NEW PALESTINE — She was considered an institution in the horse industry and known as a kind and caring mentor to anyone who enjoyed it for business or pleasure, those who knew Rosie Faut said.
Faut, 86, of New Palestine, died in her sleep Friday at Kindred Transitional Care and Rehabilitation in Greenfield. She had been recovering in the facility since July 22 after suffering a major heart attack.
Since 1959, the renowned horse trainer and riding coach had worked with young horse enthusiasts in Hancock County, teaching youths all she knew about riding and caring for horses at her stable in New Palestine. Horse riders throughout the county, state and nation knew Faut as “the horse lady,” family members said.
She was deeply entrenched in 4-H equine activities and taught riding lessons, sponsored numerous horse shows and operated a boarding stable where she trained horses for more than 60 years. Through the years, Faut taught riders from as far away as Arizona, Texas and Pennsylvania.
Faut was married to Clyde Faut. They divorced before his passing in 1992. While married, the couple was instrumental in starting the Hancock County 4-H horse and pony shows, friends said.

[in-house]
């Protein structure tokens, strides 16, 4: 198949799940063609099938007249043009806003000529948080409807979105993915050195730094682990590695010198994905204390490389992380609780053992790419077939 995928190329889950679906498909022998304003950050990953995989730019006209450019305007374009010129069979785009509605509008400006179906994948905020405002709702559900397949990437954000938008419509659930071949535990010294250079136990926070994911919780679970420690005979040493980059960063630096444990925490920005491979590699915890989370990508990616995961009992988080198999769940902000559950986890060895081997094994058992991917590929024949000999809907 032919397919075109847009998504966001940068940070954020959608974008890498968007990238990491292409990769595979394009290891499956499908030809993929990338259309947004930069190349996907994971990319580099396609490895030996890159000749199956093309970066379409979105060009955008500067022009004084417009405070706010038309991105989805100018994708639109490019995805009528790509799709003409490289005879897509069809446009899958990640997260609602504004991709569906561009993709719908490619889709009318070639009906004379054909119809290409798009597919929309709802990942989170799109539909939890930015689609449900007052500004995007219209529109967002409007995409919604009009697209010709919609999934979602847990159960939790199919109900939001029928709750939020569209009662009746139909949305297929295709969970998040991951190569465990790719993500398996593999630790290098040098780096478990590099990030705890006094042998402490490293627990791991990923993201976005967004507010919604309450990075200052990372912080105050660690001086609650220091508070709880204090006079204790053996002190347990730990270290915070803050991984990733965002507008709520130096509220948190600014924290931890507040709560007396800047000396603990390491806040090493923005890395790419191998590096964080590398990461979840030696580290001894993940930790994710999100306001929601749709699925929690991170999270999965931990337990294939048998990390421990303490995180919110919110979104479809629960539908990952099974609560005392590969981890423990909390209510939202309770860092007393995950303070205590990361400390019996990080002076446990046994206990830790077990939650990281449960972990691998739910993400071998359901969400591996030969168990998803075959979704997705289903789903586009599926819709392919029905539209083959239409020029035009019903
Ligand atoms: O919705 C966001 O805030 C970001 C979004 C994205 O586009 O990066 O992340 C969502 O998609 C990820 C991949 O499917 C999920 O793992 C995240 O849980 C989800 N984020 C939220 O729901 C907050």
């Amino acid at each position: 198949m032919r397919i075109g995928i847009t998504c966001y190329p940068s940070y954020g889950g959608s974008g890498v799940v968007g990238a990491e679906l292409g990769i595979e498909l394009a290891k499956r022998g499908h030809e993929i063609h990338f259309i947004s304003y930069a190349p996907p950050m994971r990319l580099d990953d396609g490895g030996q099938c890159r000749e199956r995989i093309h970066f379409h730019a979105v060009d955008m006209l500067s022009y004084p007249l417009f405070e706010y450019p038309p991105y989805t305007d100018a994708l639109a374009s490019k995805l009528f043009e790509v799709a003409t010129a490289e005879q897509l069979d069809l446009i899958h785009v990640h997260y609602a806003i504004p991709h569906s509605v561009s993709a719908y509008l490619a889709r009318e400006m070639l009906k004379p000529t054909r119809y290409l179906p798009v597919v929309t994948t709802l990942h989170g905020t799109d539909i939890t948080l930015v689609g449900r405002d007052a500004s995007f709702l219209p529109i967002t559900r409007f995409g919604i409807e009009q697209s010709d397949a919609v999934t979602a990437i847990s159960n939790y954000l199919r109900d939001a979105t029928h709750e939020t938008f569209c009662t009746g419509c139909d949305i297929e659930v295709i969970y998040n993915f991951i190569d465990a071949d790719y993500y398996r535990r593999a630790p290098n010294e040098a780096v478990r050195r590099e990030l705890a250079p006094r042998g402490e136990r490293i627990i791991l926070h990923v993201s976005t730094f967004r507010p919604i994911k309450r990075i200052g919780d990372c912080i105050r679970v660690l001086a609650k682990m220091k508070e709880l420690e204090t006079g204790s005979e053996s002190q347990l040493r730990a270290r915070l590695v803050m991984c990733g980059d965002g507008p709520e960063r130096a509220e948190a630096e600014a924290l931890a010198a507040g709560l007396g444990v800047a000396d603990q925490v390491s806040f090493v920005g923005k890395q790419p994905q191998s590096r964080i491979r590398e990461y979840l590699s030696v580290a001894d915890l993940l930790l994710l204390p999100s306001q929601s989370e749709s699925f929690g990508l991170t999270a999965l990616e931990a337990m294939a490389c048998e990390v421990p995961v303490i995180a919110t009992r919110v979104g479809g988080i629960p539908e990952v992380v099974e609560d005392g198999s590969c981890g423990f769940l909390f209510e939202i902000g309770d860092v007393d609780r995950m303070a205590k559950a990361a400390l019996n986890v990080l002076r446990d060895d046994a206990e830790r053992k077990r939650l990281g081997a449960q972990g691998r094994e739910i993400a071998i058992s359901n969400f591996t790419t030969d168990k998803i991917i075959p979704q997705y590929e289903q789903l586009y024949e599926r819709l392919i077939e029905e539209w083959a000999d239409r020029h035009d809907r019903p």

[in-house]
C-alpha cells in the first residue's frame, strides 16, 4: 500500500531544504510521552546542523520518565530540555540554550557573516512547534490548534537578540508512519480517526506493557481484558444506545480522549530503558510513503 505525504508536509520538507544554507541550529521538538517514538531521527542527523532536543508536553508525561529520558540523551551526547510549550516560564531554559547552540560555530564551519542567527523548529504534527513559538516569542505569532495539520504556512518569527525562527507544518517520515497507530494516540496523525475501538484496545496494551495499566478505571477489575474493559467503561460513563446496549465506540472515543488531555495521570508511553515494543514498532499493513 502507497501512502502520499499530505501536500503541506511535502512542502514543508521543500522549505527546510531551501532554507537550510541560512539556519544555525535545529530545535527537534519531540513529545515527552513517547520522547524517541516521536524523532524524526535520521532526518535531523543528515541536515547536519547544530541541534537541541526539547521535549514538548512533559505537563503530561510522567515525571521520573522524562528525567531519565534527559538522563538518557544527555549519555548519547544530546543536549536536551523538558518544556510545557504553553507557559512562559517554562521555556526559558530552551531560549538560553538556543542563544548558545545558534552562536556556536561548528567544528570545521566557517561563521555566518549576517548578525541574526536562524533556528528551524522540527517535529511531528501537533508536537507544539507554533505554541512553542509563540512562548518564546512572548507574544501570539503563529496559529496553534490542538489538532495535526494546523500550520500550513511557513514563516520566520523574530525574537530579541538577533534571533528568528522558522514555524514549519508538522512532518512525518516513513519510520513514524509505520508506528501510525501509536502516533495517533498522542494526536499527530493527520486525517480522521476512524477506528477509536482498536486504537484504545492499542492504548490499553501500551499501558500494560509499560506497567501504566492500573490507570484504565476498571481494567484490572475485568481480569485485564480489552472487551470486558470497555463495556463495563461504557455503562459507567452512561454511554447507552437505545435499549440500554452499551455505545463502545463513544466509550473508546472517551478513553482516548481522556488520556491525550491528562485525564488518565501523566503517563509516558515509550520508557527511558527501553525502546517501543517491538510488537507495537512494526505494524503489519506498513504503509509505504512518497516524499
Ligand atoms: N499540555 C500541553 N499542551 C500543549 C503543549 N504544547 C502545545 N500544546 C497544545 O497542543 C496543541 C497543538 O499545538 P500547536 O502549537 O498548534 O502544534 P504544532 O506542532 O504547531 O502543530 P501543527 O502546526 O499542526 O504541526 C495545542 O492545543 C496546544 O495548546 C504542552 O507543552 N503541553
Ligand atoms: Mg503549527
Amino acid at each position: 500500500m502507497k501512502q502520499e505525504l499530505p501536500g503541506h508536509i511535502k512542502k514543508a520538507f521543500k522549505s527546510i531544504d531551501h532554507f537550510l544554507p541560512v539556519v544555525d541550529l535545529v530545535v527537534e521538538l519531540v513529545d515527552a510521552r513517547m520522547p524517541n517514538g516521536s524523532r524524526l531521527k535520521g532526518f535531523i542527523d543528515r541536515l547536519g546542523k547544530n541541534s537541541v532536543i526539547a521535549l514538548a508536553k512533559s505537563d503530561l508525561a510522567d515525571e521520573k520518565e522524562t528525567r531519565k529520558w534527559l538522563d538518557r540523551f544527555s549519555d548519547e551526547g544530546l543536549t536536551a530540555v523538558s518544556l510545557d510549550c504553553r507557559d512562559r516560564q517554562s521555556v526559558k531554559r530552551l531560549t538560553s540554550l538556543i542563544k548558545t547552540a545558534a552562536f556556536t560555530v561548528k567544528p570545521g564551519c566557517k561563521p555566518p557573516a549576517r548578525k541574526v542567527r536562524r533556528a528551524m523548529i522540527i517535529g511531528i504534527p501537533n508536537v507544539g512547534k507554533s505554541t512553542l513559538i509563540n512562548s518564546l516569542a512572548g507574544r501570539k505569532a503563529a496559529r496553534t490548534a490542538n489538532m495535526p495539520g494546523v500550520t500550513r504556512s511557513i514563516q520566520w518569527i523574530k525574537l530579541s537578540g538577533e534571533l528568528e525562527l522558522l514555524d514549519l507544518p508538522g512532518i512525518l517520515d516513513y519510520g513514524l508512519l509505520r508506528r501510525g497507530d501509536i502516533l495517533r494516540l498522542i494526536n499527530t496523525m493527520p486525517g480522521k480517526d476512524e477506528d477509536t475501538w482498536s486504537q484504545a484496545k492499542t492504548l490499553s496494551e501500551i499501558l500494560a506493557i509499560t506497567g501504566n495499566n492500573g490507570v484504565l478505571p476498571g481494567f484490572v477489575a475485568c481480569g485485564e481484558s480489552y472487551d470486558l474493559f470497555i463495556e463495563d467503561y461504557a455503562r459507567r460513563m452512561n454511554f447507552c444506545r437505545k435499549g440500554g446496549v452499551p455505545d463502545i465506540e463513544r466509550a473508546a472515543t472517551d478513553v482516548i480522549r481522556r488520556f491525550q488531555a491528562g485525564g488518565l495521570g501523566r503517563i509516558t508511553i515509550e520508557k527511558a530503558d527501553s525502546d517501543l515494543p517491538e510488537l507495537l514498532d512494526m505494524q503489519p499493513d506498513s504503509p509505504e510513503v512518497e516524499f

She was a lifetime member of the Inter- collegiate Horse Show Association, Arabian Horse Association and the Appaloosa Horse Club. She was also the founder of Hoosier Acres Saddle Club.
Angie Armstrong, Faut’s step-granddaughter, loved being around her so much she lived with her grandparents until she was 16, despite pleadings from her mother to come home.
Armstrong has many fond memories of traveling across the country with Faut in her 1970s station wagon. She learned plenty from her grandmother during those trips, including the importance of dedication, doing the best in whatever a person sets out to do, Armstrong said.
Faut’s compassionate nature extended beyond her work and into the way she treated her friends and neighbors; if she sensed a need, she did what it took to meet it, Armstrong said.
“No matter if it was a dog she took in at the end of the driveway or a kid who she didn’t think was being treated right, they’d come and stay for weeks on end,” she said.
Armstrong spoke with her grandmother the day before she passed and said Faut was in great spirits and seemed to be getting better, but she didn’t wake up the next morning.
Longtime friend and local 4-H horse and pony club leader Wyneta Duncan had a good visit with her dear friend a few days before her death, she said.
Duncan said there probably isn’t a rider in Hancock County who didn’t know and respect Faut for her dedication to the craft.
Faut developed a love for horses and cattle while watching her father, Woodruff Arbuckle, raise them, Duncan said.
“She loved horses and all animals, really,” Duncan said.
And with that love came long hours and hard work; Faut wasn’t afraid to get her hands dirty; she was a firm believer in respect, manners and dedication to doing a job right, her family said.
Tarah Thom grew up in Hancock County and learned how to ride and care for horses on Faut’s farm. She took lessons and attended horse camps there when she was a young girl. Riding is a hobby she enjoys today.
“Rosie planted a seed in me that now, as an adult, I can’t seem to get rid of the love of riding and horses,” Thom said.